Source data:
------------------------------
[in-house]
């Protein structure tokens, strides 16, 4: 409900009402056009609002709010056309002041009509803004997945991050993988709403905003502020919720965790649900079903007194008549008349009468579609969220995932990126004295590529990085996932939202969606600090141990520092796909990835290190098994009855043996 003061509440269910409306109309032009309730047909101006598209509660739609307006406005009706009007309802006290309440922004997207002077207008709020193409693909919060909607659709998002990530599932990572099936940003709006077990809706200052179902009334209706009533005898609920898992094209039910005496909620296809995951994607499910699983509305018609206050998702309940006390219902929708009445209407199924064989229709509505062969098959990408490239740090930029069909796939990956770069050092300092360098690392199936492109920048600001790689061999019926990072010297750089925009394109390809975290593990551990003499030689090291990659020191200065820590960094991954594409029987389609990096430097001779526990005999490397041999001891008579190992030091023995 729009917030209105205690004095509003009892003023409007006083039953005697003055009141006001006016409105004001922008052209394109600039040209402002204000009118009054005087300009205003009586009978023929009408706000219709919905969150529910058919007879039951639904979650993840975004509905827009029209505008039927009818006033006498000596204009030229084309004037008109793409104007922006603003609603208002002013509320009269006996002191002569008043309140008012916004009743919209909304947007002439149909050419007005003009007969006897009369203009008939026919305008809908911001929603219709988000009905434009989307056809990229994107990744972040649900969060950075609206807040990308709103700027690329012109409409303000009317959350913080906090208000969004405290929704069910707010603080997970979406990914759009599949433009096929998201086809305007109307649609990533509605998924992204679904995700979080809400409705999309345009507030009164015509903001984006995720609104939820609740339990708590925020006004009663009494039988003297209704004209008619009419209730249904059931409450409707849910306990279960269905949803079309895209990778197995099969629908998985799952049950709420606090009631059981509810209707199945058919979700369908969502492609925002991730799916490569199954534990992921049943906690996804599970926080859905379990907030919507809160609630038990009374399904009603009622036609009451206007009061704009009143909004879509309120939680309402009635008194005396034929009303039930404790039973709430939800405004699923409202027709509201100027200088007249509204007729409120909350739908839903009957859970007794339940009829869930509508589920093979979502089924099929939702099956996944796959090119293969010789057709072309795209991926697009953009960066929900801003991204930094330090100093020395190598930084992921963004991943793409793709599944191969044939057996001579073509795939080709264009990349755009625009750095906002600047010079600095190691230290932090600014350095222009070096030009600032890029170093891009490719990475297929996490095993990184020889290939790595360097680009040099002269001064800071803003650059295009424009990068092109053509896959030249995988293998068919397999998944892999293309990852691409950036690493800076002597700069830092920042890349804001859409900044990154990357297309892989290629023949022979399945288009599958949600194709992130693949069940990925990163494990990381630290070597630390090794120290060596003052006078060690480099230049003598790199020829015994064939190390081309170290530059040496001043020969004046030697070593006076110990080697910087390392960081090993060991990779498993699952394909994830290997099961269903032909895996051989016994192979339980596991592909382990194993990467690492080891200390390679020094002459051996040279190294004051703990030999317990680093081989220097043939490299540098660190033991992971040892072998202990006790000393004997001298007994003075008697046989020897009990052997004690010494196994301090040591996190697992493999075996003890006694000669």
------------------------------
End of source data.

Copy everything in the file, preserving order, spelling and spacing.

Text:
[in-house]
């Protein structure tokens, strides 16, 4: 409900009402056009609002709010056309002041009509803004997945991050993988709403905003502020919720965790649900079903007194008549008349009468579609969220995932990126004295590529990085996932939202969606600090141990520092796909990835290190098994009855043996 003061509440269910409306109309032009309730047909101006598209509660739609307006406005009706009007309802006290309440922004997207002077207008709020193409693909919060909607659709998002990530599932990572099936940003709006077990809706200052179902009334209706009533005898609920898992094209039910005496909620296809995951994607499910699983509305018609206050998702309940006390219902929708009445209407199924064989229709509505062969098959990408490239740090930029069909796939990956770069050092300092360098690392199936492109920048600001790689061999019926990072010297750089925009394109390809975290593990551990003499030689090291990659020191200065820590960094991954594409029987389609990096430097001779526990005999490397041999001891008579190992030091023995 729009917030209105205690004095509003009892003023409007006083039953005697003055009141006001006016409105004001922008052209394109600039040209402002204000009118009054005087300009205003009586009978023929009408706000219709919905969150529910058919007879039951639904979650993840975004509905827009029209505008039927009818006033006498000596204009030229084309004037008109793409104007922006603003609603208002002013509320009269006996002191002569008043309140008012916004009743919209909304947007002439149909050419007005003009007969006897009369203009008939026919305008809908911001929603219709988000009905434009989307056809990229994107990744972040649900969060950075609206807040990308709103700027690329012109409409303000009317959350913080906090208000969004405290929704069910707010603080997970979406990914759009599949433009096929998201086809305007109307649609990533509605998924992204679904995700979080809400409705999309345009507030009164015509903001984006995720609104939820609740339990708590925020006004009663009494039988003297209704004209008619009419209730249904059931409450409707849910306990279960269905949803079309895209990778197995099969629908998985799952049950709420606090009631059981509810209707199945058919979700369908969502492609925002991730799916490569199954534990992921049943906690996804599970926080859905379990907030919507809160609630038990009374399904009603009622036609009451206007009061704009009143909004879509309120939680309402009635008194005396034929009303039930404790039973709430939800405004699923409202027709509201100027200088007249509204007729409120909350739908839903009957859970007794339940009829869930509508589920093979979502089924099929939702099956996944796959090119293969010789057709072309795209991926697009953009960066929900801003991204930094330090100093020395190598930084992921963004991943793409793709599944191969044939057996001579073509795939080709264009990349755009625009750095906002600047010079600095190691230290932090600014350095222009070096030009600032890029170093891009490719990475297929996490095993990184020889290939790595360097680009040099002269001064800071803003650059295009424009990068092109053509896959030249995988293998068919397999998944892999293309990852691409950036690493800076002597700069830092920042890349804001859409900044990154990357297309892989290629023949022979399945288009599958949600194709992130693949069940990925990163494990990381630290070597630390090794120290060596003052006078060690480099230049003598790199020829015994064939190390081309170290530059040496001043020969004046030697070593006076110990080697910087390392960081090993060991990779498993699952394909994830290997099961269903032909895996051989016994192979339980596991592909382990194993990467690492080891200390390679020094002459051996040279190294004051703990030999317990680093081989220097043939490299540098660190033991992971040892072998202990006790000393004997001298007994003075008697046989020897009990052997004690010494196994301090040591996190697992493999075996003890006694000669």